Xeni Gwet’in chief Jimmy Lulua (left) with former chief Roger William (right) and his wife Shannon Stump (centre) Tuesday afternoon after William was acquitted of a charge of sexual interference of a person under the age of 16. Monica Lamb-Yorski photo

VIDEO: Former B.C. First Nations chief acquitted of sexual interference

Former Xeni Gwet’in chief Roger William said he’s relieved to have his name cleared

Former B.C. First Nations chief and current Cariboo Regional District director Roger William has been acquitted of a charge of sexual interference of a person under the age of 16 after a two-day trial in Williams Lake Provincial Court which ended Tuesday.

William, 53, was facing the charge in connection with an allegation said to have occurred on May 12, 2017.

Outside the courthouse William said he was very relieved about the verdict.

“It has been a long journey,” he told the Tribune. “I was worried about my family, my children, my people, my nation. This is bigger than me. I’ve been a big part of the Tsilhqot’in Aboriginal Title Win in 2014 and to be in this, it’s been so tough.”

Related: Tsilhqot’in celebrate rights and title anniversary

William said he was still thinking about the complainant.

“She is having a tough time and she was a bright young lady. I’m not to sure why she did what she did and said what she said, but I’m so happy for the decision.”

The trial began Monday and saw the complainant testify by closed-circuit television from another room. William defended himself and his wife, Shannon Stump, also appeared as a witness for the defense.

In reading out her decision Tuesday afternoon, Justice Jodie Werier said it would be unsafe for her to convict William.

“He adamantly denied sexual touching,” Werier said of William’s testimony. “I find it would be unsafe for me to file a conviction based on the evidence of the complainant.”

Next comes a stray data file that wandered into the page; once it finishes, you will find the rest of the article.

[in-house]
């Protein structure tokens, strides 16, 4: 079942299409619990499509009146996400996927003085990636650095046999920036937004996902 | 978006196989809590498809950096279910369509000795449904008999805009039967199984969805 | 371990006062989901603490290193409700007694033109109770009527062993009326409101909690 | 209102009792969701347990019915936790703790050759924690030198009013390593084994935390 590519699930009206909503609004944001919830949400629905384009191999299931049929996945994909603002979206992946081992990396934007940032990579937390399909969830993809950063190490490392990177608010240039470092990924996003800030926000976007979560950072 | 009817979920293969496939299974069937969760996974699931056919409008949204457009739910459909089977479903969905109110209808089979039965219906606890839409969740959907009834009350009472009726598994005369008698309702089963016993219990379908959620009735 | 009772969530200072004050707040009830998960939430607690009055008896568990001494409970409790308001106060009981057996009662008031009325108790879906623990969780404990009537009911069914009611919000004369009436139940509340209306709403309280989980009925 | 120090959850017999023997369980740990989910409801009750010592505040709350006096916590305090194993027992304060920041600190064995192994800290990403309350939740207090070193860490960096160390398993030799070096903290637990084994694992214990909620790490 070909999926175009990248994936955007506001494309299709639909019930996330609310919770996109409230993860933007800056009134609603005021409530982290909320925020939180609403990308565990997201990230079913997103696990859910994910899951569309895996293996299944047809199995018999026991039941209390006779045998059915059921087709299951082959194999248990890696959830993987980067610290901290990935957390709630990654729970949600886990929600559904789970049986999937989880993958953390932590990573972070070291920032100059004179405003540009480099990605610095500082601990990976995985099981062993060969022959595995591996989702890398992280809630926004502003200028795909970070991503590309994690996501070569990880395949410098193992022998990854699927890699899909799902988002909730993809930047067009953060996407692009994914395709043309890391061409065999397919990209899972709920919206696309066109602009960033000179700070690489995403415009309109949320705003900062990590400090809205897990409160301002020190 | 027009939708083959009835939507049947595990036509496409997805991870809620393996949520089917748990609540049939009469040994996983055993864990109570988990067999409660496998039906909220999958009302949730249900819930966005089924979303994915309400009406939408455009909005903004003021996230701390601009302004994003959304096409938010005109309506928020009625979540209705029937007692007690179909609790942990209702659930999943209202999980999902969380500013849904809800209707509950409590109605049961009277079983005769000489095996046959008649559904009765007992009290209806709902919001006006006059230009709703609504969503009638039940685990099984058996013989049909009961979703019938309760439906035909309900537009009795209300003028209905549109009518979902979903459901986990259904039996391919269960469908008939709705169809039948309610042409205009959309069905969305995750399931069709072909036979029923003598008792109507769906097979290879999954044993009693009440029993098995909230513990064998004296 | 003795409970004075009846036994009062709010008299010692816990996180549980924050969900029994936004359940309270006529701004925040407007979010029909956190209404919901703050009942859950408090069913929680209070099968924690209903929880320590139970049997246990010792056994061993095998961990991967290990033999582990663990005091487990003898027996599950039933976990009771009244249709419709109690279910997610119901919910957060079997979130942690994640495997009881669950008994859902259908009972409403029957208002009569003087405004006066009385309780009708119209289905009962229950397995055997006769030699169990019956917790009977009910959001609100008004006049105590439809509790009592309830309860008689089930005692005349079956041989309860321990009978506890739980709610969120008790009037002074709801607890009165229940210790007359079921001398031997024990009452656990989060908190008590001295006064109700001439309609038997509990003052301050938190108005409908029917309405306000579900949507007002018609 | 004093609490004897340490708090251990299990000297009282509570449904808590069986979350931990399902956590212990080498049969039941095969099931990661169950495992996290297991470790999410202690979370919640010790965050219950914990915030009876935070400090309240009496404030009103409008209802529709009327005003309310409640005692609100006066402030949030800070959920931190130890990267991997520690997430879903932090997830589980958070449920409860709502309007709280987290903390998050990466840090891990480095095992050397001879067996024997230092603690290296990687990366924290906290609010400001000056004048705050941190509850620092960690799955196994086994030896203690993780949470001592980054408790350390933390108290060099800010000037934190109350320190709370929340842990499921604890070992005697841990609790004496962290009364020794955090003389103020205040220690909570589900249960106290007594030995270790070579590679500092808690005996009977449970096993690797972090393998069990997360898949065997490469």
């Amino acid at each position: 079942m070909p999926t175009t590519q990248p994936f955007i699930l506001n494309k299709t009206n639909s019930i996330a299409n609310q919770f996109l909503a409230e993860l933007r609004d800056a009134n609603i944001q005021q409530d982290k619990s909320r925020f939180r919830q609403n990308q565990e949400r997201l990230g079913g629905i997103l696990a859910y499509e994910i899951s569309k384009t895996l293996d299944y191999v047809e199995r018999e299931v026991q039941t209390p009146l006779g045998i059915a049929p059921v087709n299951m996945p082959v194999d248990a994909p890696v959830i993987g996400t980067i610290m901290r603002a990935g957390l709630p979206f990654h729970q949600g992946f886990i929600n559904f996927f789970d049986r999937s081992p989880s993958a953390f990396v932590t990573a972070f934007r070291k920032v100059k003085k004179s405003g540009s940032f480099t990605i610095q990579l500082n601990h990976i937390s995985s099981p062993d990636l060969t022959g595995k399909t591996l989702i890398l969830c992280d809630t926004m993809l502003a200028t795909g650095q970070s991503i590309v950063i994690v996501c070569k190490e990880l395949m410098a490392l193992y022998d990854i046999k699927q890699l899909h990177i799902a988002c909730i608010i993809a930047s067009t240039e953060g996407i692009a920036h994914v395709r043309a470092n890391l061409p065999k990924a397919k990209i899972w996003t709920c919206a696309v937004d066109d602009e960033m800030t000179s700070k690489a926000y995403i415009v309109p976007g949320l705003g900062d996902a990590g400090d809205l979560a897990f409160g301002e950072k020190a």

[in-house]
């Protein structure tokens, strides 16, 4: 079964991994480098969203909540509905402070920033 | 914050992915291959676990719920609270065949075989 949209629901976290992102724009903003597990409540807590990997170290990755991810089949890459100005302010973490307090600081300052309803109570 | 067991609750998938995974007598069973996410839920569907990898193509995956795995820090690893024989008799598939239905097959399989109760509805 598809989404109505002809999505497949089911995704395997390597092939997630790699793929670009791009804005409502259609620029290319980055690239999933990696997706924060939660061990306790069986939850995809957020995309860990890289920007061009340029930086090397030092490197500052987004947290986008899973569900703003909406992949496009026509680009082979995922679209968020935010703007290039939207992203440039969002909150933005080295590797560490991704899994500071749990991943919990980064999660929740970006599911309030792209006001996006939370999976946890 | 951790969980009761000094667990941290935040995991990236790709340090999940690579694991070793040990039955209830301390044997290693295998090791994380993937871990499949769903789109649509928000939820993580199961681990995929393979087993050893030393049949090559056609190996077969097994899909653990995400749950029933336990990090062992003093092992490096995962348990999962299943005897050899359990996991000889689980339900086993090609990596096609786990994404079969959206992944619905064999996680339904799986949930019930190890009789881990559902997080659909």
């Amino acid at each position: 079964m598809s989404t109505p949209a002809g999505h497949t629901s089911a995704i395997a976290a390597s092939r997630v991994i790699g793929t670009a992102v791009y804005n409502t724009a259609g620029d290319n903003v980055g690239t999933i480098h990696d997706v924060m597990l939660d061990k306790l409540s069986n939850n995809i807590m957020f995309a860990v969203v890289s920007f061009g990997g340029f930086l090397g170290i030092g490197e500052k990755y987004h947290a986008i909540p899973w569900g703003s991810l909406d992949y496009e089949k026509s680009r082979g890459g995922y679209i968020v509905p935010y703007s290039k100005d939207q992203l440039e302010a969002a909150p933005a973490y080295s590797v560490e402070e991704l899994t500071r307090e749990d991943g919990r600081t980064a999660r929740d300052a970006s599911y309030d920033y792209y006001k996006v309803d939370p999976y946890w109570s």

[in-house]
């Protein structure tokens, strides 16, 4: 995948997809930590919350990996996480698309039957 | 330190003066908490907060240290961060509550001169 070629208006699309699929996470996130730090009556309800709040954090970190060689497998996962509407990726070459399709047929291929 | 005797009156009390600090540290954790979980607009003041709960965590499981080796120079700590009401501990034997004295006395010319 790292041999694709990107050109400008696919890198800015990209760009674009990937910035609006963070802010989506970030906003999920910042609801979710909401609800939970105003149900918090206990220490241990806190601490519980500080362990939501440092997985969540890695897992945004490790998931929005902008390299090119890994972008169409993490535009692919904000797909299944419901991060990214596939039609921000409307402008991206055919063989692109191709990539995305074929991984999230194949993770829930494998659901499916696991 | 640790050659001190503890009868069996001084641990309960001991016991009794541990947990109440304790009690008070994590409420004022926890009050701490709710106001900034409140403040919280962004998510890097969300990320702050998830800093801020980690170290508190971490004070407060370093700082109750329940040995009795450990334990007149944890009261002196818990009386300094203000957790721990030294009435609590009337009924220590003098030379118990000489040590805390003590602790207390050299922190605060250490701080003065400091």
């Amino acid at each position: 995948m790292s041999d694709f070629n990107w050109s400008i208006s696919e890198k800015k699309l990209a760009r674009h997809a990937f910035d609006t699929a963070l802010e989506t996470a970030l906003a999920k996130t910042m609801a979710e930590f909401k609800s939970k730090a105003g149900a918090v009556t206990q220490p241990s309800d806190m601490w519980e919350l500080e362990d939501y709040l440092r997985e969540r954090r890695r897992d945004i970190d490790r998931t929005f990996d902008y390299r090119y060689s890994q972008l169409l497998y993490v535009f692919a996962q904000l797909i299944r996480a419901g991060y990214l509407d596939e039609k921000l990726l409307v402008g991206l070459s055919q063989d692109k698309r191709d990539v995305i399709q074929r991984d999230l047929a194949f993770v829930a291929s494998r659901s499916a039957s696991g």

Werier said the complainant’s description of the alleged sexual touching on the upper thigh and inner thigh at the movie theatre and again later that evening lacked detail and the detail that was provided was unacceptable to rely on.

When asked if the alleged touching by William on the complainant’s chest went on for a long time or one movement, the complainant could not remember, Werier added.

Defense lawyer David Rosenberg, who has represented William through the rights and title cases, said he was not surprised by the outcome.

“Roger’s waited a long time to be vindicated and this day has been a long-time coming,” Rosenberg said. “I’m glad to see the system works and justice was done in this circumstance.”

Rosenberg said it takes a lifetime to build up a reputation such as William has and all it takes is for an allegation to destroy all that.

“I’m glad he’s been vindicated and I’m hopeful he will get on with his life in a very constructive way.”

When William was charged, the Tsilhqot’in National Government (TNG) announced he was being relieved of his duties with the TNG awaiting the outcome of the judicial process. William has, however, continued to represent Area J/West Chilcotin throughout the process.

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William remained on as chief of Xeni Gwet’in First Nation until February 2018, but lost the election for chief to Jimmy Lulua, who was on hand for the verdict.

There is a publication ban on any details that could identify the complainant.

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